“It’s worked before. Truman? A century ago?” President Harry S Truman, a former artillery officer in the Navy, had come that close to shutting down the Marine Corps in the years immediately after World War II, declaring it to be unnecessary. Public opinion, however—the opinion of Americans who remembered names like Wake, Tarawa, and Iwo Jima—had secured a place for the Corps, by law, in the National Security Act of 1947. And that wasn’t the first time Washington politicians had tried to kill or dismember the Corps. Congress alone had tried it on no fewer than five separate occasions between 1829 and the 1940s.
And each time, public opinion, in one way or another, had played a part in rescuing the Corps from the budget cutters’ hatchets.
“I know that look,” the admiral said. “You’ve got something in mind, or you wouldn’t be in here waving your arms at me.”
Warhurst bent over, picked up the briefcase he’d set on the thick-carpeted floor when he’d entered the CJCS’s office ten minutes before, and set it on Gray’s desk. Touching the lock points, he opened it wide and extracted his PAD, which he slid across the desk, screen up.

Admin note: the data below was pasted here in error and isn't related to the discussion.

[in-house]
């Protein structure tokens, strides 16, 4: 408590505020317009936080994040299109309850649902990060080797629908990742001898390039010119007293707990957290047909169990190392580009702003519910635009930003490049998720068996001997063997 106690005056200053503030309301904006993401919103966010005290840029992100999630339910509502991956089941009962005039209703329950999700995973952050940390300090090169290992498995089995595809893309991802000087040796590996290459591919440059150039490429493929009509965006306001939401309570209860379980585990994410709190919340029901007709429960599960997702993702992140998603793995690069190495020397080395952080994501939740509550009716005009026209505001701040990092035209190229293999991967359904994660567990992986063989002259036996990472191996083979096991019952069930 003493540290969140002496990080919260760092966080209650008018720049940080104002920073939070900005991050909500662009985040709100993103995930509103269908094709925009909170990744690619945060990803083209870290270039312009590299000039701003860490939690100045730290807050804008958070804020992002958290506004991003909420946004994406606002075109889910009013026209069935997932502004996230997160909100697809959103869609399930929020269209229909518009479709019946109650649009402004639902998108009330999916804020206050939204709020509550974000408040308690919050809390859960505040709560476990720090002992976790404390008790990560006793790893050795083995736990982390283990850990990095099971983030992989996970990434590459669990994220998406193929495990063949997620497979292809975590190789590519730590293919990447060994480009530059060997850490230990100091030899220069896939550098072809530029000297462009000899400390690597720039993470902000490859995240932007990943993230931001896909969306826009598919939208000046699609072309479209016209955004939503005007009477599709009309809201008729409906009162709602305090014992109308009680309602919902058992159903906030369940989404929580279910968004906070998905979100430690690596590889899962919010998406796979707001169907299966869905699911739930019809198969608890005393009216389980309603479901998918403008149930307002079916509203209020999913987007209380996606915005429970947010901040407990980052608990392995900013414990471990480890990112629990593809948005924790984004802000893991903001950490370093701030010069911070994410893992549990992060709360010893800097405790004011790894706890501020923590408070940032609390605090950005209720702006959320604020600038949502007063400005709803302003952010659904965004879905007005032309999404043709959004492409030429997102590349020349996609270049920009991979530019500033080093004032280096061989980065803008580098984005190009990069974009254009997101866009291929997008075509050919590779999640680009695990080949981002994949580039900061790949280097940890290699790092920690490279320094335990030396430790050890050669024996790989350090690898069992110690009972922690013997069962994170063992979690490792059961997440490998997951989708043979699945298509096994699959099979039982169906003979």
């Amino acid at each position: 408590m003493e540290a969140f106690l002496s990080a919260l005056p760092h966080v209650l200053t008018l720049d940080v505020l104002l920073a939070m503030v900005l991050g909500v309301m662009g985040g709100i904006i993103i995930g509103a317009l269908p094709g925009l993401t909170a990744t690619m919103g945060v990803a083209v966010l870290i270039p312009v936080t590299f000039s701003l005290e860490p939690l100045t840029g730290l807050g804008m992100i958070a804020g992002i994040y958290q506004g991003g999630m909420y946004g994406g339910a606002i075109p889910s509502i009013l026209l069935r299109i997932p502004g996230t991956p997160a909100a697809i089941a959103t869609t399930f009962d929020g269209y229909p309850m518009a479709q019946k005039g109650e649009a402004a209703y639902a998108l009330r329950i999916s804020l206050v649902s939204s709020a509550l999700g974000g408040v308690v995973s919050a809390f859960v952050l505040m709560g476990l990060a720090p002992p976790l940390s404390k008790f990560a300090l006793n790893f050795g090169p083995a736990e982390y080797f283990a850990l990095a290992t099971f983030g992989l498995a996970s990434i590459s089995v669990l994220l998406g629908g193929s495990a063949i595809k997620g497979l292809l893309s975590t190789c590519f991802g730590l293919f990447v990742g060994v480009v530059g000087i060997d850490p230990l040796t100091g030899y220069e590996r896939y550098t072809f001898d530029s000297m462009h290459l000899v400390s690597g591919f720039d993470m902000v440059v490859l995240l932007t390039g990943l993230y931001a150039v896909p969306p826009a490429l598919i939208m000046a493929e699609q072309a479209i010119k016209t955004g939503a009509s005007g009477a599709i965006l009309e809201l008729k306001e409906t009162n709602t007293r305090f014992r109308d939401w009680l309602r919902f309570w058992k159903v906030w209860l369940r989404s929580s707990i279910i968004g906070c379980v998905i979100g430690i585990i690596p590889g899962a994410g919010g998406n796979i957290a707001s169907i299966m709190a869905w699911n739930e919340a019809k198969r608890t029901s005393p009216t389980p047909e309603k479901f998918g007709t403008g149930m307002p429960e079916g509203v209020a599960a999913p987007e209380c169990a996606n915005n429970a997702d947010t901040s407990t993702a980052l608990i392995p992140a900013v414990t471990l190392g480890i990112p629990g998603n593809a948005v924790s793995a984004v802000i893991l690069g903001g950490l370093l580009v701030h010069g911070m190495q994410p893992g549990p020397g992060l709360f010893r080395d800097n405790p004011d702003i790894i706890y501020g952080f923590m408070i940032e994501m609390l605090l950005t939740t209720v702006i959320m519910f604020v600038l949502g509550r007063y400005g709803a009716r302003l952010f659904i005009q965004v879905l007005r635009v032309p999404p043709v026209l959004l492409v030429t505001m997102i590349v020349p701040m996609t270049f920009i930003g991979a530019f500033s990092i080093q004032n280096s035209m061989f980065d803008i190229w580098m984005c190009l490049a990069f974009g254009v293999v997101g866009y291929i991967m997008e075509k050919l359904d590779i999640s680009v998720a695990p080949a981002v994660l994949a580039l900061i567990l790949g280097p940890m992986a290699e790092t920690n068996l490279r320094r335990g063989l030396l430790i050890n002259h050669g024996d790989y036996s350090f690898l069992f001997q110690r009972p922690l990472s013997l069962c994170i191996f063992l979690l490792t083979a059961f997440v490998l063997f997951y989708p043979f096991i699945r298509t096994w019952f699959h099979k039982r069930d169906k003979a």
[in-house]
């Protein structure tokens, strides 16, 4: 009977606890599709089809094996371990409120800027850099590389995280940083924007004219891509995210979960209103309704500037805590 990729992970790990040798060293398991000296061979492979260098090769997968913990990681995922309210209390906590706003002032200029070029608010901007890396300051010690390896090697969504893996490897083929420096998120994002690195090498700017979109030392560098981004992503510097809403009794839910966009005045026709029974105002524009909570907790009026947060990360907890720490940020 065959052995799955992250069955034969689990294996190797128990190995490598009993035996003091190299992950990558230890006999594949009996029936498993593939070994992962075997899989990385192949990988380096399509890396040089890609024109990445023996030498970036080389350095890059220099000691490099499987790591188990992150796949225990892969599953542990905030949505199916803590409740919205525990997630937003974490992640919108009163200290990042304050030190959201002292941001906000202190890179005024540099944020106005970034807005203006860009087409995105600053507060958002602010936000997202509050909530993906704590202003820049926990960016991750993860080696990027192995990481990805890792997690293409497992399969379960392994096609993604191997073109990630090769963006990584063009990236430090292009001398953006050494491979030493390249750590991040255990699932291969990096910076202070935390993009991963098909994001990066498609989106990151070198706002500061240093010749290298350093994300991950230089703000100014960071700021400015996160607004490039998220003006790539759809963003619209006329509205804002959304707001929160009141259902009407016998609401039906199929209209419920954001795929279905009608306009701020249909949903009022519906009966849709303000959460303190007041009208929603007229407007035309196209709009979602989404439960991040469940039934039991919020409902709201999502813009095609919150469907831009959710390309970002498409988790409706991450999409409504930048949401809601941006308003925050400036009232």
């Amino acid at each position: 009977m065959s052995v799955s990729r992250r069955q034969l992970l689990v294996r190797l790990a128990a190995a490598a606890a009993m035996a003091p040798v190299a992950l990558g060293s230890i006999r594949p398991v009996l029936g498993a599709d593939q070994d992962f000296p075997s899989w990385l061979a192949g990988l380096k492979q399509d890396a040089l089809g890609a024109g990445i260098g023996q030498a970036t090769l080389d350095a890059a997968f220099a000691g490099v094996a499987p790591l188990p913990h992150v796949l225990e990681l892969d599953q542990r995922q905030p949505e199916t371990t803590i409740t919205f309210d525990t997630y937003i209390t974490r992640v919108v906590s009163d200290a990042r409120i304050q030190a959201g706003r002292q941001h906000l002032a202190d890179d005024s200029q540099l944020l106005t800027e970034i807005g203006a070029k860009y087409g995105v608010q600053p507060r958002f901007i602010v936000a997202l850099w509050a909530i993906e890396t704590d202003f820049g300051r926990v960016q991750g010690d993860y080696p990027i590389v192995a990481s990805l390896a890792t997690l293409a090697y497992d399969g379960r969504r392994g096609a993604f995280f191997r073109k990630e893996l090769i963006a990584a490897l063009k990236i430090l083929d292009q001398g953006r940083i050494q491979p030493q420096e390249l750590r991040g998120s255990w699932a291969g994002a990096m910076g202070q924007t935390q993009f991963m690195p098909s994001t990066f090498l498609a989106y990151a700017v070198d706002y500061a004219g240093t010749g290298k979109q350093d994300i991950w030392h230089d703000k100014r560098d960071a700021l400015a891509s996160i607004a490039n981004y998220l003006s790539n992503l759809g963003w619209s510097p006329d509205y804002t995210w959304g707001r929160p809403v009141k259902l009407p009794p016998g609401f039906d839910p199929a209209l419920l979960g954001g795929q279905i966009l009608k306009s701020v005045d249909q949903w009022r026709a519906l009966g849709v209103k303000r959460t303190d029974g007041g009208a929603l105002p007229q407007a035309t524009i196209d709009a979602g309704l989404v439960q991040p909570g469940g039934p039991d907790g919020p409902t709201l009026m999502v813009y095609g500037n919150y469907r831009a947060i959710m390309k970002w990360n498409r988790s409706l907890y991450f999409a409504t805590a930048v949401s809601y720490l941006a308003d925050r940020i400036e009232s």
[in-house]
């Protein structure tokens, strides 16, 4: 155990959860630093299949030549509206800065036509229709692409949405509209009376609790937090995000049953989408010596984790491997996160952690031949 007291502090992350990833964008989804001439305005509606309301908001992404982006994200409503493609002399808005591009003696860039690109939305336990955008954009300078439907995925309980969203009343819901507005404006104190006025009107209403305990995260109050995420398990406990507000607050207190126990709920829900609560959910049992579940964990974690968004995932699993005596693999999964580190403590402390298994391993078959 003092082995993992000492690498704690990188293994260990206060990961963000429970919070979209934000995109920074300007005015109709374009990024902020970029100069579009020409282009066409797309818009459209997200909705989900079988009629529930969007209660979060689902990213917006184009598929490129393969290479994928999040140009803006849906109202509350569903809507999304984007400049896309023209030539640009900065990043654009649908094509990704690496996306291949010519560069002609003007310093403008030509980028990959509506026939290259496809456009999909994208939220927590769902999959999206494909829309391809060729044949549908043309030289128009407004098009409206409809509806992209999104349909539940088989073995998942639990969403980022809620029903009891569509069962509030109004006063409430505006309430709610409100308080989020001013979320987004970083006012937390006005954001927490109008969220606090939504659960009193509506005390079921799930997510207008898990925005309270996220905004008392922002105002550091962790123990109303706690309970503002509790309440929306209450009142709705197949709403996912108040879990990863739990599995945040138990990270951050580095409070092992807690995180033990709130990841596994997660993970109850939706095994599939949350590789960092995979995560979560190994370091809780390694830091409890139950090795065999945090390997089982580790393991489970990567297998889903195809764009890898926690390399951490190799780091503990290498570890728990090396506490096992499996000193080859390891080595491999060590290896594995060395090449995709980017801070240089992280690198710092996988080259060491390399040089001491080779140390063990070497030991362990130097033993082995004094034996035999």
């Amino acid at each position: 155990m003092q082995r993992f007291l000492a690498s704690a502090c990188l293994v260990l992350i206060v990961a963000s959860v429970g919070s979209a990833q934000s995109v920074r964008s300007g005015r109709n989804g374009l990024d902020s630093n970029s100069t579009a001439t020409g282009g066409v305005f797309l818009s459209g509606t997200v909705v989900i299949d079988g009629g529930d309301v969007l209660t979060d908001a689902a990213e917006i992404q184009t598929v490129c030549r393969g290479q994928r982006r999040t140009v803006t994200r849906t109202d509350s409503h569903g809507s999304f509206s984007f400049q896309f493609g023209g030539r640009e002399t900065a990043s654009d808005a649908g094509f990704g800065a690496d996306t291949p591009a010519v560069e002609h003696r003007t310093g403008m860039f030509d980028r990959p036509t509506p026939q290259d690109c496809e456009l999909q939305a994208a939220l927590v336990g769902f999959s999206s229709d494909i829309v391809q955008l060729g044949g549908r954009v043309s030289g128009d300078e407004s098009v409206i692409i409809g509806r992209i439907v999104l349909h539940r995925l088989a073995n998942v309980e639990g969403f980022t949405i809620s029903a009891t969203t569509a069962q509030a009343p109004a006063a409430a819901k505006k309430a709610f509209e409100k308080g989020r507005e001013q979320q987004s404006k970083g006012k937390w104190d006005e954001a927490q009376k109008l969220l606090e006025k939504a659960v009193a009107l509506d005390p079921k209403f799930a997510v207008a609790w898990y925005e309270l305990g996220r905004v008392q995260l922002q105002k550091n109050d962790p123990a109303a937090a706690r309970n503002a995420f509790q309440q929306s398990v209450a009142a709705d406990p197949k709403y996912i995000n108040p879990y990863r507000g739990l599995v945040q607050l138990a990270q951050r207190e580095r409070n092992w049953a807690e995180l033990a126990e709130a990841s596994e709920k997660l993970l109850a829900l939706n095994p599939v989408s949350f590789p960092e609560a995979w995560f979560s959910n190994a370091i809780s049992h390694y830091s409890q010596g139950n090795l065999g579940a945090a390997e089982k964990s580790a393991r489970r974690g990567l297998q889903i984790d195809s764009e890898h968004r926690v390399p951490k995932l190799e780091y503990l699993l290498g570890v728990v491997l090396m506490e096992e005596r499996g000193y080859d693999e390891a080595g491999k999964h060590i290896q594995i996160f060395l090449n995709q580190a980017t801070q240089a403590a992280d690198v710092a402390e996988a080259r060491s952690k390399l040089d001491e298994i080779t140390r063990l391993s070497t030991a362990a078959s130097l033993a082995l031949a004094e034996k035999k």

Gray picked the thin panel up, his touch awakening the screen. He frowned as he read the document displayed there.
“Mars? You want the Marines to go to… Mars?”
“To safeguard American interests there, CJ. The same way the Marines have safeguarded American interests all over this world.”
Gray touched the turn-page corner of the PAD. “How big an operation is this?”
“The logistics are laid out on page five,” Warhurst said. “I’m suggesting one platoon, twenty-three men. Plus an HQ element. Thirty men in all.”